Friday, December 3, 2021

Are Genetically Modified Mosquitoes a Bad Idea?

Are genetically modified mosquitoes a good idea or not? This question has been going on for a long time. The British-based company Oxitec is waiting for FDA approval to be able to release them in the U.S.

The mosquitoes have a modified gene that kills their young before they can fly.

Only female mosquitoes bite, so the aim is to release only modified males.

These males will then breed with wild females; the next generation will then start reducing considerably. Oxitec has said that all females will be removed before release. “Since the offspring with the altered DNA die before they are old enough to fly, there should be no way of getting bit by a genetically engineered female.” Oxitec states “that in the very unlikely scenario that a mutated female bites and their DNA does enter the human bloodstream, there’s no indication that it would cause any adverse effects. The mutated gene may be lethal to mosquitoes, but it has been shown so far to be harmless in lab animals,” reported IFLSCIENCE.

Referring to genetically modified mosquitoes, the company states 'that in the very unlikely scenario that a mutated female bites and their DNA does enter the human bloodstream, there’s no indication that it would cause any adverse effects.'
The company states ‘that in the very unlikely scenario that a mutated female bites and their DNA does enter the human bloodstream, there’s no indication that it would cause any adverse effects.’ (Image: Apartura via Dreamstime)

GM education has been looking into the GM mosquito program, and some interesting claims are made. Oxitec argues that its insects are “biologically contained,” as they are programmed to die, and so the usual rules for open releases of GMOs do not apply. GM education goes on to say that, incredibly, this argument has been used to bypass regulations in the Cayman Islands, Brazil, and Malaysia. Now, Oxitec is planning more releases in Brazil, and wants to add Panama, India, Singapore, Thailand, Vietnam, the Philippines, Costa Rica, Trinidad and Tobago, and Florida to its portfolio.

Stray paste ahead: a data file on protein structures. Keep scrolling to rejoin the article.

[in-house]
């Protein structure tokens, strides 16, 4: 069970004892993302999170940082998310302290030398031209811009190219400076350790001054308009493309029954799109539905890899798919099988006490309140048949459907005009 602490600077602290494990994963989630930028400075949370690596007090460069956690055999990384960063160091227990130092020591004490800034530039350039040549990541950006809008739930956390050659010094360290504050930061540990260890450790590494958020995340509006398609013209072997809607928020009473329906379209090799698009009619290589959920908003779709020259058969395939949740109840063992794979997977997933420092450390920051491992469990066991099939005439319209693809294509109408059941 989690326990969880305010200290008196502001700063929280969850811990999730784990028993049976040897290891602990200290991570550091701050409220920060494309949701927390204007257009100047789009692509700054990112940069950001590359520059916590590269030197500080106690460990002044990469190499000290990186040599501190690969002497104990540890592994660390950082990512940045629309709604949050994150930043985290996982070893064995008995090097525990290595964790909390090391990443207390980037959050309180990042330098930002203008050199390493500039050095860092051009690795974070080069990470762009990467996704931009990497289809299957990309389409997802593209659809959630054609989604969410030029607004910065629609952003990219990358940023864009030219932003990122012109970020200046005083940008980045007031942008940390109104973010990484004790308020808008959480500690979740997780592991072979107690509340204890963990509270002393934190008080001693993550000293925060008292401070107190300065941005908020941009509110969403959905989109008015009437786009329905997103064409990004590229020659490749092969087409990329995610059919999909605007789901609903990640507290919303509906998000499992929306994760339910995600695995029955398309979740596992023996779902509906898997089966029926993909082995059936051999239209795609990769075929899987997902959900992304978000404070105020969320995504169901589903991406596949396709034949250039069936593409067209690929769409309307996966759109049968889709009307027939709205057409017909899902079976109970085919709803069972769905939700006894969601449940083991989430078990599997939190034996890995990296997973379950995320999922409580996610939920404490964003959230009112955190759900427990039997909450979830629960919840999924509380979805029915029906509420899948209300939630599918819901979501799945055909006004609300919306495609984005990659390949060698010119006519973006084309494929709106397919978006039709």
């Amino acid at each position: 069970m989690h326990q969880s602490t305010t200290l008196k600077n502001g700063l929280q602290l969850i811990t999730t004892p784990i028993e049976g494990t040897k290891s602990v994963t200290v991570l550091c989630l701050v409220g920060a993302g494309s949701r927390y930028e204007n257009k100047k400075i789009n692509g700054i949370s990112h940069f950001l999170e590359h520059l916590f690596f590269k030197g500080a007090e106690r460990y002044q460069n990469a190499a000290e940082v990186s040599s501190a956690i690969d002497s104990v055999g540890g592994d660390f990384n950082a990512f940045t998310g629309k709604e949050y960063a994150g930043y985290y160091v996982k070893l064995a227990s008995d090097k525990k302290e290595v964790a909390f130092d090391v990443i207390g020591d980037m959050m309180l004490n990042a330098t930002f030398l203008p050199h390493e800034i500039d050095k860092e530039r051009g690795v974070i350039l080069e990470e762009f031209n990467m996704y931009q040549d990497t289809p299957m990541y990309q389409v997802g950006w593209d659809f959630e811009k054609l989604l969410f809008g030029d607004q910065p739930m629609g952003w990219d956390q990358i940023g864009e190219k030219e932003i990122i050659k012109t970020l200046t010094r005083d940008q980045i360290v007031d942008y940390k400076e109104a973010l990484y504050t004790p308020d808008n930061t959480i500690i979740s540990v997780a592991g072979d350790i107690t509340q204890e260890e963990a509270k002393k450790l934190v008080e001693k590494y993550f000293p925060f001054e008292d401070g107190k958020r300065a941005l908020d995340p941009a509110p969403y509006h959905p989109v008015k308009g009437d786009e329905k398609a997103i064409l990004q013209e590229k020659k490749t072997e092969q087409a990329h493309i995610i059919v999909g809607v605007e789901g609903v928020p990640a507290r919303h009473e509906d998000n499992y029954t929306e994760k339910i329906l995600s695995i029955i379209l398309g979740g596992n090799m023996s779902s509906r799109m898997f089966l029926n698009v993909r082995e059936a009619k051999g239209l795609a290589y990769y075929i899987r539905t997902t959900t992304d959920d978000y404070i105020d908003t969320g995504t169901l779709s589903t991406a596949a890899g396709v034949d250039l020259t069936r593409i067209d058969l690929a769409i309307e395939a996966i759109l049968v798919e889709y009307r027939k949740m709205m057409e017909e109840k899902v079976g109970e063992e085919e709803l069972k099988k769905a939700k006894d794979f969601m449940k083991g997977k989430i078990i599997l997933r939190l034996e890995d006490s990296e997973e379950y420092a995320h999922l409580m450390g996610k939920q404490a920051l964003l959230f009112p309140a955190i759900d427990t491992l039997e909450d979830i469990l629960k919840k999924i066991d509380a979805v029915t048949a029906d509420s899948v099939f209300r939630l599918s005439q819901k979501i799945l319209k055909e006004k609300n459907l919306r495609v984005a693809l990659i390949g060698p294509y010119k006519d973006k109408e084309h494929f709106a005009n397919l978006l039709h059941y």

Scientists are concerned about genetically modified mosquitoes

Scientists at the Max Planck Institute in Germany have concerns with the science behind the genetically modified mosquitoes. They have said that there are “deficits in the scientific quality of regulatory documents, and a general absence of accurate experimental descriptions available before releases start.”

Oxitec says it has used genetic engineering to reduce the ability of the Dengue fever-carrying Aedes aegypti mosquito to reproduce. Altered males are fed the antibiotic tetracycline in the lab and then introduced into the wild, where they mate with wild females. Their offspring need tetracycline to develop, but are supposed to be unable to find it and so they die, thereby reducing the population.

It is an approach that critics believe is deeply flawed, reported GM education. Dr. Helen Wallace from GeneWatch UK points out a confidential Oxitec document with data showing 15 percent of the GM mosquitoes offspring will survive with low levels of tetracycline in the environment, because antibiotics are widely used in agriculture and are present in sewage, as well as in industrially farmed chickens and other meat.

Watch this video for more information on the US release:

GM education states that Oxitec, itself, admits that as well as GM male mosquitoes, female genetically modified mosquitoes may be released accidentally, and these are the biting form of the insect that passes on disease. The company has still not dealt convincingly with the medical consequences of female genetically modified mosquitoes biting people.

There is a petition calling for more research to be done, and it goes on to say that nearly all experiments with genetically modified crops have eventually resulted in unintended consequences: superweeds more resistant to herbicides, mutated and resistant insects, and also collateral damage to ecosystems.

The benefits are clear, but what will the impact be? We need to understand more of the possible impacts on the environment. I for one don’t like the idea.

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Troy Oakes
Troy was born and raised in Australia and has always wanted to know why and how things work, which led him to his love for science. He is a professional photographer and enjoys taking pictures of Australia's beautiful landscapes. He is also a professional storm chaser where he currently lives in Hervey Bay, Australia.
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